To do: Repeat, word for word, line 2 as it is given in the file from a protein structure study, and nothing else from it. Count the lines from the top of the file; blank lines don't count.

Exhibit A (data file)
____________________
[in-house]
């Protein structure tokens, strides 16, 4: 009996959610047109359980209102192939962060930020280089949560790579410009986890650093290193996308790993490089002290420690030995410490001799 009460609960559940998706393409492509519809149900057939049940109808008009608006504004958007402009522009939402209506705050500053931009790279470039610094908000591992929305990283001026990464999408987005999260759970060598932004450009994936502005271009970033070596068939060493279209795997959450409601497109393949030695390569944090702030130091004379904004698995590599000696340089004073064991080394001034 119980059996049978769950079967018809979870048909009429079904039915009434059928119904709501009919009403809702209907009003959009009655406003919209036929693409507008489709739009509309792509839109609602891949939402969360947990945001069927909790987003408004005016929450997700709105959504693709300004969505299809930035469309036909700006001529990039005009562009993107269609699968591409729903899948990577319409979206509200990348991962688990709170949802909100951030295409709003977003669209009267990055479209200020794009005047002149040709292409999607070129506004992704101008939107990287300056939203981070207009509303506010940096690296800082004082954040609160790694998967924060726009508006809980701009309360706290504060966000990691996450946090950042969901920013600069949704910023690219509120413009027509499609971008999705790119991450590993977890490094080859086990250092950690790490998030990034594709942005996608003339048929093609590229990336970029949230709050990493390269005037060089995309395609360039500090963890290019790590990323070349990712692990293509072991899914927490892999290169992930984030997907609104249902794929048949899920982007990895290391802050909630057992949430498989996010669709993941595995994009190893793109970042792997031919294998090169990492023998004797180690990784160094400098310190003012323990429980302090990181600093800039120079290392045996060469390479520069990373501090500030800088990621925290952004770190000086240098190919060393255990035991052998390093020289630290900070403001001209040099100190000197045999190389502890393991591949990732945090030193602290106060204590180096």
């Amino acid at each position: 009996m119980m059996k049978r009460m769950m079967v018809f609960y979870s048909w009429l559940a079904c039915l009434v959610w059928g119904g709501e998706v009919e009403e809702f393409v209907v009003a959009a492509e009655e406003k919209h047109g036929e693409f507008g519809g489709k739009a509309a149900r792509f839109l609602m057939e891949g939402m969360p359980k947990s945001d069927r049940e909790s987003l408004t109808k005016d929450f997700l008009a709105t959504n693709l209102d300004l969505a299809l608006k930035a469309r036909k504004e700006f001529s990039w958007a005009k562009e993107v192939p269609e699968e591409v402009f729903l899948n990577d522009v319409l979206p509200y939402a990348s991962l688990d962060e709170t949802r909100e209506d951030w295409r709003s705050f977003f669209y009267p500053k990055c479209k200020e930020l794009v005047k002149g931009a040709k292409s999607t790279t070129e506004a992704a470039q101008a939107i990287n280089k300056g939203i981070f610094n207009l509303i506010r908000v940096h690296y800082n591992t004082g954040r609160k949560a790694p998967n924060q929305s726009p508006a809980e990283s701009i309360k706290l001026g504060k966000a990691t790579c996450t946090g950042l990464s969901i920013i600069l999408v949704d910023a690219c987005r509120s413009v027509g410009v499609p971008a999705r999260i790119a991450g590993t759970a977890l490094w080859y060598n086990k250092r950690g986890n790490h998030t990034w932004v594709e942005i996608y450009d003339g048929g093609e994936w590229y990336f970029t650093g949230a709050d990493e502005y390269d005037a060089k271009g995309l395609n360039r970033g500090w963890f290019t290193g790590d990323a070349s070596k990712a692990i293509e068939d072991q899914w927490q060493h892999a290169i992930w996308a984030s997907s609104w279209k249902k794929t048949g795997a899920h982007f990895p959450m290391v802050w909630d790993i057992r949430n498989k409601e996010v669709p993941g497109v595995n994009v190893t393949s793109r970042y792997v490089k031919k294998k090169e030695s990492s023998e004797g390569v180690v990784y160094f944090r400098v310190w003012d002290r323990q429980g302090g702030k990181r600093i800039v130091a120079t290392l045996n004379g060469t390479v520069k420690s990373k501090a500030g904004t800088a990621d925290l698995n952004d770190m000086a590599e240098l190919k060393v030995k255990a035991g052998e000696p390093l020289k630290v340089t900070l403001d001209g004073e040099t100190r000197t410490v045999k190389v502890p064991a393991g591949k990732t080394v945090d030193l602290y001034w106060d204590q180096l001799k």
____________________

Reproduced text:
């Protein structure tokens, strides 16, 4: 009996959610047109359980209102192939962060930020280089949560790579410009986890650093290193996308790993490089002290420690030995410490001799 009460609960559940998706393409492509519809149900057939049940109808008009608006504004958007402009522009939402209506705050500053931009790279470039610094908000591992929305990283001026990464999408987005999260759970060598932004450009994936502005271009970033070596068939060493279209795997959450409601497109393949030695390569944090702030130091004379904004698995590599000696340089004073064991080394001034 119980059996049978769950079967018809979870048909009429079904039915009434059928119904709501009919009403809702209907009003959009009655406003919209036929693409507008489709739009509309792509839109609602891949939402969360947990945001069927909790987003408004005016929450997700709105959504693709300004969505299809930035469309036909700006001529990039005009562009993107269609699968591409729903899948990577319409979206509200990348991962688990709170949802909100951030295409709003977003669209009267990055479209200020794009005047002149040709292409999607070129506004992704101008939107990287300056939203981070207009509303506010940096690296800082004082954040609160790694998967924060726009508006809980701009309360706290504060966000990691996450946090950042969901920013600069949704910023690219509120413009027509499609971008999705790119991450590993977890490094080859086990250092950690790490998030990034594709942005996608003339048929093609590229990336970029949230709050990493390269005037060089995309395609360039500090963890290019790590990323070349990712692990293509072991899914927490892999290169992930984030997907609104249902794929048949899920982007990895290391802050909630057992949430498989996010669709993941595995994009190893793109970042792997031919294998090169990492023998004797180690990784160094400098310190003012323990429980302090990181600093800039120079290392045996060469390479520069990373501090500030800088990621925290952004770190000086240098190919060393255990035991052998390093020289630290900070403001001209040099100190000197045999190389502890393991591949990732945090030193602290106060204590180096």